In The News

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The Drake
By Brett Wedeking
Tuesday, April 18, 2017

Brian Johnson, TU California Director, says, "These catastrophic salmon returns were triggered by the recent drought, but they are caused by decades of bad decisions by the state and federal government. If the drought taught us anything, it’s that we need to restore river habitat faster and better, and to dramatically improve our management of water to ensure adequate flows of cold, clean water when salmon need it most."

Alaska Dispatch News
By Alex DeMarban
Wednesday, March 29, 2017
An effort to study the feasibility of a 700-foot-wide, 300-foot-tall hydroelectric dam at a salmon-spawning stream connected to the Kenai River has generated quick opposition, some of it stirred by a pair of fishing guides getting their first taste of activism.
Santa Rosa Press Democrat
By Steven Nett
Wednesday, March 15, 2017

In 2009, the Sonoma RCD, working with the Sonoma County Water Agency, contacted the landowners to discuss a possible fish passage design, to be developed by Prunuske Chatham, Inc., a Sebastopol-based environmental consulting firm specializing in watershed rehabilitation. But in 2010, the landowners declined to go forward, uncomfortable with the scale of construction, months of heavy equipment and access roads and the potential loss of their drinking water.

The project found new life in 2013, as PCI Geomorphologist Lauren Hammack explains, when the National Oceanic and Atmospheric Administration, Trout Unlimited, a nonprofit grassroots organization working to restore and protect salmon and trout habitat, and PCI renewed contact and asked the creekside residents to reconsider. “To everyone’s immense gratitude,” Mary Ann King, director of Trout Unlimited’s Coastal Streamflows Restoration Project, says, they did.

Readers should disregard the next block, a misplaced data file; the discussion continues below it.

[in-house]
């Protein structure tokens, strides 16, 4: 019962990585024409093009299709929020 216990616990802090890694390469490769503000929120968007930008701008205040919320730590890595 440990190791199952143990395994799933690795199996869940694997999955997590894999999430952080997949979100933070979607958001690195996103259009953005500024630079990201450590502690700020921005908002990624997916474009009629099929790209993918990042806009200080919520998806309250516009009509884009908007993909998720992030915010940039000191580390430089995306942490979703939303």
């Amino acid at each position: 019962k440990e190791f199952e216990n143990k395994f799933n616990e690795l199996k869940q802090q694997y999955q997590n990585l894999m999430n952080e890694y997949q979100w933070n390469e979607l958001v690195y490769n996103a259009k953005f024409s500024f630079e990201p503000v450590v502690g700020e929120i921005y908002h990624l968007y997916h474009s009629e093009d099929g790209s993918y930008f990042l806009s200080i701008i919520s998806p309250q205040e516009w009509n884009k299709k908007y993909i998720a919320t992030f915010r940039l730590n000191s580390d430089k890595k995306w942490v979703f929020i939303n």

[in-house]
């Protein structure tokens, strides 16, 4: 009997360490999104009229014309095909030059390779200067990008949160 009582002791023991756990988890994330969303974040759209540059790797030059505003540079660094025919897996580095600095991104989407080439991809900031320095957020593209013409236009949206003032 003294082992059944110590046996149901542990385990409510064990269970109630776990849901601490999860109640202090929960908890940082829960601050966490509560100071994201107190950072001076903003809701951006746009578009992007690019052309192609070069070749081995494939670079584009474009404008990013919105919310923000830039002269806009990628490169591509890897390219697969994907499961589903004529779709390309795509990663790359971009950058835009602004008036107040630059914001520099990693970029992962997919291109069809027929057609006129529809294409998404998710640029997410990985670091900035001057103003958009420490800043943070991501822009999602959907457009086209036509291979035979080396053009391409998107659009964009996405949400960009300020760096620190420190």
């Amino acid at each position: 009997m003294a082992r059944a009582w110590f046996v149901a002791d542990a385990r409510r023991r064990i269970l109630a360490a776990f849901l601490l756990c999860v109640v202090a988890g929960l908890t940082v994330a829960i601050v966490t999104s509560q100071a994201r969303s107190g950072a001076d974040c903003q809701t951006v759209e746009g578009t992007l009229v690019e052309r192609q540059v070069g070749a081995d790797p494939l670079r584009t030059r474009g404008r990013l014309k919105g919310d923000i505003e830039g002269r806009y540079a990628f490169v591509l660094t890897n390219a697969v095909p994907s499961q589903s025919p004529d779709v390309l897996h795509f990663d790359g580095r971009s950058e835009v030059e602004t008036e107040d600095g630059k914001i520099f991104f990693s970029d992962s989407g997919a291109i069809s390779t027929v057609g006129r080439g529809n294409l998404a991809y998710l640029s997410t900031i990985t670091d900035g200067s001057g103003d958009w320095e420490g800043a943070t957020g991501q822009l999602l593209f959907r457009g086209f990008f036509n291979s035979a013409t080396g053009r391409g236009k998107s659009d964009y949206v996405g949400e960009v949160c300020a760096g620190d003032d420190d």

KNVN Channel 24
Wednesday, March 15, 2017


Crews in Shasta County help rescue stranded fish along the Sacramento River

Malibu Times
By Drew Irby
Wednesday, March 15, 2017

Taking out the Rindge Dam may be expensive, but it’s not providing any benefit to people any longer, and it continues to impact the ecology and water quality of Malibu Creek — once home to one of the strongest runs of Southern Steelhead. It’s hard to put a price tag on our natural capital. What we do know, once an iconic species winks out and a creek is reduced to a hexagonal flood control channel with a parking lot over it, is that capital can no longer provide as profitable a return.


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